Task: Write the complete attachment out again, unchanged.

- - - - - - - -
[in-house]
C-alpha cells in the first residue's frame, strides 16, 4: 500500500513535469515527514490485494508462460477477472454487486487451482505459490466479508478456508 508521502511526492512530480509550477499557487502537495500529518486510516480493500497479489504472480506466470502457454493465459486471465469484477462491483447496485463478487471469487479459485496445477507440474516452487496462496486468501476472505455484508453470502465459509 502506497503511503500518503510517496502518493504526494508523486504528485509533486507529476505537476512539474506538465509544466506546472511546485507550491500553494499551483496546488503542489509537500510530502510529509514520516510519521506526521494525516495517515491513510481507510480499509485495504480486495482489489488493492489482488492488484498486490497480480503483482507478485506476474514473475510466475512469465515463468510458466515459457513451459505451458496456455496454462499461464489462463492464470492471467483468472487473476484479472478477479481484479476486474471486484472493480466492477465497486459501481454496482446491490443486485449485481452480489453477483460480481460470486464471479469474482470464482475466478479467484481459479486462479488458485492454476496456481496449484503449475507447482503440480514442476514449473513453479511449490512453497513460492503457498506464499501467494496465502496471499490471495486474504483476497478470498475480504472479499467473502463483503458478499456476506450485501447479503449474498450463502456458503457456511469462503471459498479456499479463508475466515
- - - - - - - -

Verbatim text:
[in-house]
C-alpha cells in the first residue's frame, strides 16, 4: 500500500513535469515527514490485494508462460477477472454487486487451482505459490466479508478456508 508521502511526492512530480509550477499557487502537495500529518486510516480493500497479489504472480506466470502457454493465459486471465469484477462491483447496485463478487471469487479459485496445477507440474516452487496462496486468501476472505455484508453470502465459509 502506497503511503500518503510517496502518493504526494508523486504528485509533486507529476505537476512539474506538465509544466506546472511546485507550491500553494499551483496546488503542489509537500510530502510529509514520516510519521506526521494525516495517515491513510481507510480499509485495504480486495482489489488493492489482488492488484498486490497480480503483482507478485506476474514473475510466475512469465515463468510458466515459457513451459505451458496456455496454462499461464489462463492464470492471467483468472487473476484479472478477479481484479476486474471486484472493480466492477465497486459501481454496482446491490443486485449485481452480489453477483460480481460470486464471479469474482470464482475466478479467484481459479486462479488458485492454476496456481496449484503449475507447482503440480514442476514449473513453479511449490512453497513460492503457498506464499501467494496465502496471499490471495486474504483476497478470498475480504472479499467473502463483503458478499456476506450485501447479503449474498450463502456458503457456511469462503471459498479456499479463508475466515